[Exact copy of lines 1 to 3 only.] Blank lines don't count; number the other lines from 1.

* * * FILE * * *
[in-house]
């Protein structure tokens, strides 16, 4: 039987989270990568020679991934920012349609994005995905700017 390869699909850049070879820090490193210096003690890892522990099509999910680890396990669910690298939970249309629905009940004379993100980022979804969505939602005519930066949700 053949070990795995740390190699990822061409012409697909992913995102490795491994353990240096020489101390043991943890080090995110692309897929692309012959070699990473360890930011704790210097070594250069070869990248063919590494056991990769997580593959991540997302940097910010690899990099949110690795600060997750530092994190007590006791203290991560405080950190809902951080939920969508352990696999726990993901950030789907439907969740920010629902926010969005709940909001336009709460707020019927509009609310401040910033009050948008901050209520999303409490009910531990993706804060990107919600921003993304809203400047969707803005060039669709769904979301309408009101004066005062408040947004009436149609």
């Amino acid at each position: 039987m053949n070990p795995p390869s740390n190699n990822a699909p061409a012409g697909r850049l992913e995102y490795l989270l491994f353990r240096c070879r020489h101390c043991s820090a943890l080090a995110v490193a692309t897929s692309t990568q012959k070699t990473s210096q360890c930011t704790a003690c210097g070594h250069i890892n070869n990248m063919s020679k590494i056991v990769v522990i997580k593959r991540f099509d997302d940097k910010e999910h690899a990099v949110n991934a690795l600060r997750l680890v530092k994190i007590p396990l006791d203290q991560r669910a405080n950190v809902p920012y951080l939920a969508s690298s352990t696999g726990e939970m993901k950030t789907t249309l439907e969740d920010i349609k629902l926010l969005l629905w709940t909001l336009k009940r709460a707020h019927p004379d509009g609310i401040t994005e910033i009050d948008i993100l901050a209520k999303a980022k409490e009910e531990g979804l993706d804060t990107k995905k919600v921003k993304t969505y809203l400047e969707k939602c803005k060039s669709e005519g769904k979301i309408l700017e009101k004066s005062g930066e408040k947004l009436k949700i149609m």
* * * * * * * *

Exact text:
[in-house]
């Protein structure tokens, strides 16, 4: 039987989270990568020679991934920012349609994005995905700017 390869699909850049070879820090490193210096003690890892522990099509999910680890396990669910690298939970249309629905009940004379993100980022979804969505939602005519930066949700 053949070990795995740390190699990822061409012409697909992913995102490795491994353990240096020489101390043991943890080090995110692309897929692309012959070699990473360890930011704790210097070594250069070869990248063919590494056991990769997580593959991540997302940097910010690899990099949110690795600060997750530092994190007590006791203290991560405080950190809902951080939920969508352990696999726990993901950030789907439907969740920010629902926010969005709940909001336009709460707020019927509009609310401040910033009050948008901050209520999303409490009910531990993706804060990107919600921003993304809203400047969707803005060039669709769904979301309408009101004066005062408040947004009436149609």
């Amino acid at each position: 039987m053949n070990p795995p390869s740390n190699n990822a699909p061409a012409g697909r850049l992913e995102y490795l989270l491994f353990r240096c070879r020489h101390c043991s820090a943890l080090a995110v490193a692309t897929s692309t990568q012959k070699t990473s210096q360890c930011t704790a003690c210097g070594h250069i890892n070869n990248m063919s020679k590494i056991v990769v522990i997580k593959r991540f099509d997302d940097k910010e999910h690899a990099v949110n991934a690795l600060r997750l680890v530092k994190i007590p396990l006791d203290q991560r669910a405080n950190v809902p920012y951080l939920a969508s690298s352990t696999g726990e939970m993901k950030t789907t249309l439907e969740d920010i349609k629902l926010l969005l629905w709940t909001l336009k009940r709460a707020h019927p004379d509009g609310i401040t994005e910033i009050d948008i993100l901050a209520k999303a980022k409490e009910e531990g979804l993706d804060t990107k995905k919600v921003k993304t969505y809203l400047e969707k939602c803005k060039s669709e005519g769904k979301i309408l700017e009101k004066s005062g930066e408040k947004l009436k949700i149609m």